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The Church has never formally defined the existence of Limbo. Most faithful Catholic theologians today doubt that it ever had actual existence as an abode of the dead.
Before Jesus’ Final Sacrifice opened heaven, Hebrew Scripture referred often to Sheol. Since Hebrew Scripture is inspired by God, we know as part of Christian revelation that Sheol had real existence. Jesus revealed to us that Sheol was divided into an area for the blessed souls and an area for the damned souls. Lk 16:22 “The poor man died and was carried by the angels to Abraham’s bosom. The rich man also died and was buried …in Hades.” New Advent’s article on Limbo shows that the Church Fathers speculated on the possibility of Limbo as an abode of the dead. St. Thomas Aquinas showed that Limbo has always been only a theological speculation in his Summa Theologica, Supplementum Tertia Partis, Question 69, “Matters concerning the resurrection, and first of the place where souls are after death.” However, the Christian theological speculations generally do not match well with the rabbinic speculations on Sheol.
In our own time, the Church has moved away from Limbo even as a theological speculation. The Catechism of the Catholic Church § 631-637, on the statement from the Apostles Creed, “He descended into hell. On the third day He rose again,” says nothing about Limbo. Pope John Paul II, in his Catechesis on the Creed, January 11, 1989, on the same subject, also says nothing about Limbo. Avery Cardinal Dulles, in a letter to the editor of First Things, March 2007, p. 5, summarized, “… in his Catechesis on the Creed, John Paul explains that Christ did not go to the hell of the damned but that his soul entered the beatific vision from the very moment of his death.”
It is an article of the Catholic faith, defined at the ecumenical councils of Florence and Trent, that those who die without baptism, and whose need for baptism has not been supplied in some other way, cannot enter heaven. Jesus told us, Jn 3:5 “…unless one is born of water and the Spirit, he cannot see the kingdom of God.” However, the Catechism of the Catholic Church § 1260, explains how the need for baptism is supplied in some other way, through baptism by desire: “Every man who is ignorant of the Gospel of Christ and of his Church, but seeks the truth and does the will of God in accordance with his understanding of it, can be saved. It may be supposed that such persons would have desired Baptism explicitly if they had known its necessity.” Of course, “every man” refers to any human soul from conception to natural death. § 1261 specifically addresses children: “As regards children who have died without Baptism, the Church can only entrust them to the mercy of God, as she does in her funeral rites for them. Indeed, the great mercy of God who desires that all men should be saved, and Jesus' tenderness toward children which caused him to say: ‘Let the children come to me, do not hinder them,’ allow us to hope that there is a way of salvation for children who have died without Baptism.”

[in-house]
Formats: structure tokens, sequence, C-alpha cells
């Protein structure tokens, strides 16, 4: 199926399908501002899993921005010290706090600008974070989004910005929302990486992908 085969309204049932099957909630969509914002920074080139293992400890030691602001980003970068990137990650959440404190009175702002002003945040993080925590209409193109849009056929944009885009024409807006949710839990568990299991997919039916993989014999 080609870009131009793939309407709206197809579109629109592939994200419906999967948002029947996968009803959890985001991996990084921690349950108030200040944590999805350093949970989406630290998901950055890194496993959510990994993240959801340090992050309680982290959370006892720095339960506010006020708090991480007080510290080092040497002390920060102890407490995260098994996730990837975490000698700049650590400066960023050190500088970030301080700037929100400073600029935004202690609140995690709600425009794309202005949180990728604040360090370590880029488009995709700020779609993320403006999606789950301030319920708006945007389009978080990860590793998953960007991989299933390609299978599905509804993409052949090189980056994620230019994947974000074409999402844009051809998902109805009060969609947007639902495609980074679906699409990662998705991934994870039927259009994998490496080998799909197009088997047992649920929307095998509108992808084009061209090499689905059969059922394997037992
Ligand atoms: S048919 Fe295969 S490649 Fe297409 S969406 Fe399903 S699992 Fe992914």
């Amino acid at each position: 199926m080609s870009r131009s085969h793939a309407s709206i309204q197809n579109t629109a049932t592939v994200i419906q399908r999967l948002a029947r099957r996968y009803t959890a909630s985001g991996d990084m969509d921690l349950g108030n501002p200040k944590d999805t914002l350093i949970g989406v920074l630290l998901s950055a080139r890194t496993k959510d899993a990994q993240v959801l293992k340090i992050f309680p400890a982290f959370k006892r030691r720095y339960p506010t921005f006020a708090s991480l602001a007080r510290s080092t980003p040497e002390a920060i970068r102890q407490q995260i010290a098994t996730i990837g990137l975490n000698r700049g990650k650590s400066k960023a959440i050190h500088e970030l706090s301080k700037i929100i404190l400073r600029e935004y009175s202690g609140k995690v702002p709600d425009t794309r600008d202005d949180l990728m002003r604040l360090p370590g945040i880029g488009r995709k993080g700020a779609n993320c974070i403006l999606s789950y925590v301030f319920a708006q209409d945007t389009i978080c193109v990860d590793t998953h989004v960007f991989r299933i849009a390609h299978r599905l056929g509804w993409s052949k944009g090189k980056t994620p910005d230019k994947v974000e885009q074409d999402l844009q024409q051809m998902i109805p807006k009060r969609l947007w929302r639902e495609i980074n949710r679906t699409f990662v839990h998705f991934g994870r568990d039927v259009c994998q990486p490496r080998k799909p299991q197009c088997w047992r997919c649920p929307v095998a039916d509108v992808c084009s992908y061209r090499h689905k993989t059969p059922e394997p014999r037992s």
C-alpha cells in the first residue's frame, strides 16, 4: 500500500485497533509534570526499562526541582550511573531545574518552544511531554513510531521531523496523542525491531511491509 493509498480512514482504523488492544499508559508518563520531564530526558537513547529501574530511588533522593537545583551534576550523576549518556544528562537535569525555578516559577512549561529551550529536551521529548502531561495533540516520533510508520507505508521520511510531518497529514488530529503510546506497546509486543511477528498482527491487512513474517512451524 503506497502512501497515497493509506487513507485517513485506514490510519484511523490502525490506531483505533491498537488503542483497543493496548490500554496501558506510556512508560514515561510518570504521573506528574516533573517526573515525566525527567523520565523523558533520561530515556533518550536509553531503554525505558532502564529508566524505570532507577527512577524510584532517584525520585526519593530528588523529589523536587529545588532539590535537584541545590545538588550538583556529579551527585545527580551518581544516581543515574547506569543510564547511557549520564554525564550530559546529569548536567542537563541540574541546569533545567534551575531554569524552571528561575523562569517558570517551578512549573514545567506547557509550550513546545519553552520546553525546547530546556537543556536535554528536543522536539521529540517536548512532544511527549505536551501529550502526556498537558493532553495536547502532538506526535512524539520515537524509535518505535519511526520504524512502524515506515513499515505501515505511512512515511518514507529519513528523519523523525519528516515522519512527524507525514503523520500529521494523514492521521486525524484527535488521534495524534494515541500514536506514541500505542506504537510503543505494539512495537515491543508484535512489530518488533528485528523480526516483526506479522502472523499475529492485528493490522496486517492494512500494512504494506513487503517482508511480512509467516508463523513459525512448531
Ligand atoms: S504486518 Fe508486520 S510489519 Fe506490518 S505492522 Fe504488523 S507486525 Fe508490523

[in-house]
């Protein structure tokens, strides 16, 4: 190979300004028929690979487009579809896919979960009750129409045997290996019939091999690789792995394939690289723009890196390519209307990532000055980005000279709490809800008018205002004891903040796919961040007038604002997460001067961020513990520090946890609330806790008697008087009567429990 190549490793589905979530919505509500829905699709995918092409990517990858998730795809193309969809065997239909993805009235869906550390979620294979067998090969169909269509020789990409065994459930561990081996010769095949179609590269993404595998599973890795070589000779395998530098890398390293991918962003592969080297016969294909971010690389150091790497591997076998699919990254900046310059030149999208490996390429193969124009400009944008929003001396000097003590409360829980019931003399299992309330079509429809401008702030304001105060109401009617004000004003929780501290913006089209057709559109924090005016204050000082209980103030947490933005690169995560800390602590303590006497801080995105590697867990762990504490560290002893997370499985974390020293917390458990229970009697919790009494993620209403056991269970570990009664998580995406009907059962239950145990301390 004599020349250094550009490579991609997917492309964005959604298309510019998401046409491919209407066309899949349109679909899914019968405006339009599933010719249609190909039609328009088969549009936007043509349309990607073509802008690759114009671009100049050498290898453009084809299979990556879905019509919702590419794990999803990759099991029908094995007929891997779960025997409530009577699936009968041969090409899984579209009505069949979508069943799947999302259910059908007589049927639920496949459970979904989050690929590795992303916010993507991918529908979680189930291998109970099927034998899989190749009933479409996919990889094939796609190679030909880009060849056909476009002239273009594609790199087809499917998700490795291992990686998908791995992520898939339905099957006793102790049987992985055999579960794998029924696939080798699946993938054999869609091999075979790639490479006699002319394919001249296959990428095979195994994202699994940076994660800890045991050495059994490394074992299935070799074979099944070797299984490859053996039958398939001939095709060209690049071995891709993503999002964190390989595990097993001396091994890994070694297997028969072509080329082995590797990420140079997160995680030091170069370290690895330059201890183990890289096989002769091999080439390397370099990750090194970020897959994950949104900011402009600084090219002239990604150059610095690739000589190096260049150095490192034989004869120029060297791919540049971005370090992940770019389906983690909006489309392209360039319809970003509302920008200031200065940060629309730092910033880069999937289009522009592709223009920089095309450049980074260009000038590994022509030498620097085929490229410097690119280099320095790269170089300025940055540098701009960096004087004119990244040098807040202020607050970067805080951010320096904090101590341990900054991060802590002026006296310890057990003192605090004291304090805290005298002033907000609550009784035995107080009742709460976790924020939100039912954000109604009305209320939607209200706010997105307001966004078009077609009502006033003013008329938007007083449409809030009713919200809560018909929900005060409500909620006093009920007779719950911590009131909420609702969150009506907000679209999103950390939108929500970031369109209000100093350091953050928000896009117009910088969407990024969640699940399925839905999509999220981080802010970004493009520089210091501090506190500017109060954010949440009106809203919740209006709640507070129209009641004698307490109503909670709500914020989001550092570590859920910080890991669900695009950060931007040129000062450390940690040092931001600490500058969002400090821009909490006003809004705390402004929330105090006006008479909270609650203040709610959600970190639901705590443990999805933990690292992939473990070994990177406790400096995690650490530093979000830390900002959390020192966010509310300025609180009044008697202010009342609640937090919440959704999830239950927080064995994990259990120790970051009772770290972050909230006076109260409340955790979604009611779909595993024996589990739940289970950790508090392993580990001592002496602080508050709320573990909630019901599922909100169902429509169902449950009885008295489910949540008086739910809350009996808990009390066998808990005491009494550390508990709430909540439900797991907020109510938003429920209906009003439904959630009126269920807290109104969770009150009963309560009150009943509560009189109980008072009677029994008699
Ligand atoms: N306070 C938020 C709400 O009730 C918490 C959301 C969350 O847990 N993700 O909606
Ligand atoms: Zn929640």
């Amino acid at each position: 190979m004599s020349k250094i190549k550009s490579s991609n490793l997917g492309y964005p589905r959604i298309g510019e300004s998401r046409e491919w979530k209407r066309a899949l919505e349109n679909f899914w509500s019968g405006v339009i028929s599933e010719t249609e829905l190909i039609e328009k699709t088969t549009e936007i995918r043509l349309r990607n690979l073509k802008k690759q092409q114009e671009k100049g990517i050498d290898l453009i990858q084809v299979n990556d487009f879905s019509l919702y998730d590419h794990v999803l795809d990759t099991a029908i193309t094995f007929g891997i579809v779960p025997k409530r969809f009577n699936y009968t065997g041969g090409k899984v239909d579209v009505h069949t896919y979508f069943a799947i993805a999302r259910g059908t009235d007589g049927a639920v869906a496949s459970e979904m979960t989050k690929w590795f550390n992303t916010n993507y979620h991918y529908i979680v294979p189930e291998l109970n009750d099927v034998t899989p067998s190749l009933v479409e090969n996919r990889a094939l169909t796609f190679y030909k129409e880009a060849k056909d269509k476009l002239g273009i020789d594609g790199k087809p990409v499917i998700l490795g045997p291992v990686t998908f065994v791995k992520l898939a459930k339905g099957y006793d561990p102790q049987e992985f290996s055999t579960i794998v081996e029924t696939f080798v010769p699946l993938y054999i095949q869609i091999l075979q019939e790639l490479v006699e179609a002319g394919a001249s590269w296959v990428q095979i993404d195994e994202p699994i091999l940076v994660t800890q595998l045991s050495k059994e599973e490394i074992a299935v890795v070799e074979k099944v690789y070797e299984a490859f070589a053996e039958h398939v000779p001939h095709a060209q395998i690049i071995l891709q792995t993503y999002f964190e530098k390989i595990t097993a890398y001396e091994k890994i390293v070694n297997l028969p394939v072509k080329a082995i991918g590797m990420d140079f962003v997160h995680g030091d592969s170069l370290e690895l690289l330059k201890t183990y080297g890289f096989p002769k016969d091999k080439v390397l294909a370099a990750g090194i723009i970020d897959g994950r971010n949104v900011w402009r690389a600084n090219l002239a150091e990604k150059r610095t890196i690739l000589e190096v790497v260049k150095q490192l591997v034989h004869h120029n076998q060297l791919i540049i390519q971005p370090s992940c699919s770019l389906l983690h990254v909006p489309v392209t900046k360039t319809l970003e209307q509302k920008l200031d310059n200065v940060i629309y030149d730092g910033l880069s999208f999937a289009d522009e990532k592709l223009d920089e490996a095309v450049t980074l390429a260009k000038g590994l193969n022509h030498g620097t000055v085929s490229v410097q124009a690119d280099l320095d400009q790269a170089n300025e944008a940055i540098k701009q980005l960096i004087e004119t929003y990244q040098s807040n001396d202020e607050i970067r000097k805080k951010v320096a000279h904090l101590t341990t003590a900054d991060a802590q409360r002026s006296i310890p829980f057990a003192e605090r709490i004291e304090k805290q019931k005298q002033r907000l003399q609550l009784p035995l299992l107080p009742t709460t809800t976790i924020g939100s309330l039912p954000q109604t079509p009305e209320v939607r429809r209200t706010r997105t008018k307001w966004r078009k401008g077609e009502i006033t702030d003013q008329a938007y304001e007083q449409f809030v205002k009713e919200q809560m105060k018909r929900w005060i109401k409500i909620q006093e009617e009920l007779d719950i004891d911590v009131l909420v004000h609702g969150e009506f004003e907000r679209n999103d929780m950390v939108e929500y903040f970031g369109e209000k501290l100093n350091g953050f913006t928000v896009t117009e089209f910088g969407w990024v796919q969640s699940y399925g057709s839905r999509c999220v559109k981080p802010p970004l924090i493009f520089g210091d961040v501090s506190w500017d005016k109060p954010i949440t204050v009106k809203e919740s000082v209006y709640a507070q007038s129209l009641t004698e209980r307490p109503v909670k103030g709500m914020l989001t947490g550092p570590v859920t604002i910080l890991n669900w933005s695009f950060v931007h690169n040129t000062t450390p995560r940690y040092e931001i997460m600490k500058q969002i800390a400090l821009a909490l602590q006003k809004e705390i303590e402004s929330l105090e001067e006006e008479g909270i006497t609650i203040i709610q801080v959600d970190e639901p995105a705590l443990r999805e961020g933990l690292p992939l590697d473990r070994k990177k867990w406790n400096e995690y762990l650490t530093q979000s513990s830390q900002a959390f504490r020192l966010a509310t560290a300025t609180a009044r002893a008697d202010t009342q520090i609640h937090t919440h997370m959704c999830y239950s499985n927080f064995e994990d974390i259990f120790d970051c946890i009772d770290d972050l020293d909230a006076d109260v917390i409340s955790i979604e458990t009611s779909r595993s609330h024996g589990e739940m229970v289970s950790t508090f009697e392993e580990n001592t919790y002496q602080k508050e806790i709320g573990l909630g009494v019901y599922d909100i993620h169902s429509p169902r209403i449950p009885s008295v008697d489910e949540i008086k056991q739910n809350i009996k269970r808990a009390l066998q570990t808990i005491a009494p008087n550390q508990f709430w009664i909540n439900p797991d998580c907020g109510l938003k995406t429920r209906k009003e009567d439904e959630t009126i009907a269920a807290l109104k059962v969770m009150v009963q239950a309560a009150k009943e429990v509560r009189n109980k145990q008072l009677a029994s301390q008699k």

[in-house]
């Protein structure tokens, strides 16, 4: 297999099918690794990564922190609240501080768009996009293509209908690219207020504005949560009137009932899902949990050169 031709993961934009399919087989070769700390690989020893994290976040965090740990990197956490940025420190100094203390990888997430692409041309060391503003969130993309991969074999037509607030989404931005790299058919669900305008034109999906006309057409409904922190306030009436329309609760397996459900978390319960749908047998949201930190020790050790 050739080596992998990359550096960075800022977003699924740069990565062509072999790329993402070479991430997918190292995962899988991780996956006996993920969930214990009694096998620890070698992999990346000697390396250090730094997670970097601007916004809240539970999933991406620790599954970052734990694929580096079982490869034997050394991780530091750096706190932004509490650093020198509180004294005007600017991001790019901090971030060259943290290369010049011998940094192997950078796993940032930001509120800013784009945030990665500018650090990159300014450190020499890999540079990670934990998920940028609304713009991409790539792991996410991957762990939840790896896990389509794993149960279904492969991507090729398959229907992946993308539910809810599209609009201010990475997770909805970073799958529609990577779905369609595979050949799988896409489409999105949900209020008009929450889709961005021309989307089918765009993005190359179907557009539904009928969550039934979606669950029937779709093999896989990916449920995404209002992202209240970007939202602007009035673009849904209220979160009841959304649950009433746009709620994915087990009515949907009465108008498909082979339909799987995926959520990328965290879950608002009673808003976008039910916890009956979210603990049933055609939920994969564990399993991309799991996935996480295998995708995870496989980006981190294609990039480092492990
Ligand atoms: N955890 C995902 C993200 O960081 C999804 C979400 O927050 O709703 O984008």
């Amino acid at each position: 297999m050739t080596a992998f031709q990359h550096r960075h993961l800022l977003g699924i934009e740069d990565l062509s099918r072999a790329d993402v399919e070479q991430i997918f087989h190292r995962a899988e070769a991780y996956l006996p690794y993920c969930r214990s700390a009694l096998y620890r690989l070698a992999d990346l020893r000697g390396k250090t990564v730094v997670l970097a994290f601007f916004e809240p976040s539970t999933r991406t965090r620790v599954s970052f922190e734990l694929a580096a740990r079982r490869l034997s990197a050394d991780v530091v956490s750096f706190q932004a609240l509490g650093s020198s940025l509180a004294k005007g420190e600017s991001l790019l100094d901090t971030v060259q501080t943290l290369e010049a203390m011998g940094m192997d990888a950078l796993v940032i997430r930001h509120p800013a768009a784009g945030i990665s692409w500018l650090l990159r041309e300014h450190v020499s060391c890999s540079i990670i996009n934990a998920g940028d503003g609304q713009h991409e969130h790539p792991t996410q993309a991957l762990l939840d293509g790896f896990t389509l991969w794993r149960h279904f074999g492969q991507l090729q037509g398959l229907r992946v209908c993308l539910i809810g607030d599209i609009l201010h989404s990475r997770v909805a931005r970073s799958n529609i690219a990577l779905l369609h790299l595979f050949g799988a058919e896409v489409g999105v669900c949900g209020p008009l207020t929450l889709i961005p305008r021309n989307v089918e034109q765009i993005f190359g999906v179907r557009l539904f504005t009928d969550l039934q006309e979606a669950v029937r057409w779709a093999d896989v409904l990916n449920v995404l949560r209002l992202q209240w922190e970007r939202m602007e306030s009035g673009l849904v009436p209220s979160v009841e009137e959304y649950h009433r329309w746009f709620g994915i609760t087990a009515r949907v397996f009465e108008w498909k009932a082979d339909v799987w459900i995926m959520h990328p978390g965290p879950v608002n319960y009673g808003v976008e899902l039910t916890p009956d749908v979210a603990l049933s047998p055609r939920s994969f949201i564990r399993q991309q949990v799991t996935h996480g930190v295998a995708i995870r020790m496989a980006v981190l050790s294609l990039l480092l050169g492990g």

Baptism by desire is an implicit desire for baptism of water by a person who makes an act of perfect love of God, based on faith and with a sincere sorrow for his sins. Baptism of desire is not a sacrament; it does not imprint the baptismal character or enable a person to receive the other sacraments, but it does confer sanctifying grace. Acts 10:44 “While Peter was still saying this, the Holy Spirit fell on all who heard the word. And the believers from among the circumcised who came with Peter were amazed, because the gift of the Holy Spirit had been poured out even on the Gentiles. For they heard them speaking in tongues and extolling God. Then Peter declared, ‘Can any one forbid water for baptizing these people who have received the Holy Spirit just as we have?’”
In the end, Holy Mother Church speaks of Four
Last Things. Only four.
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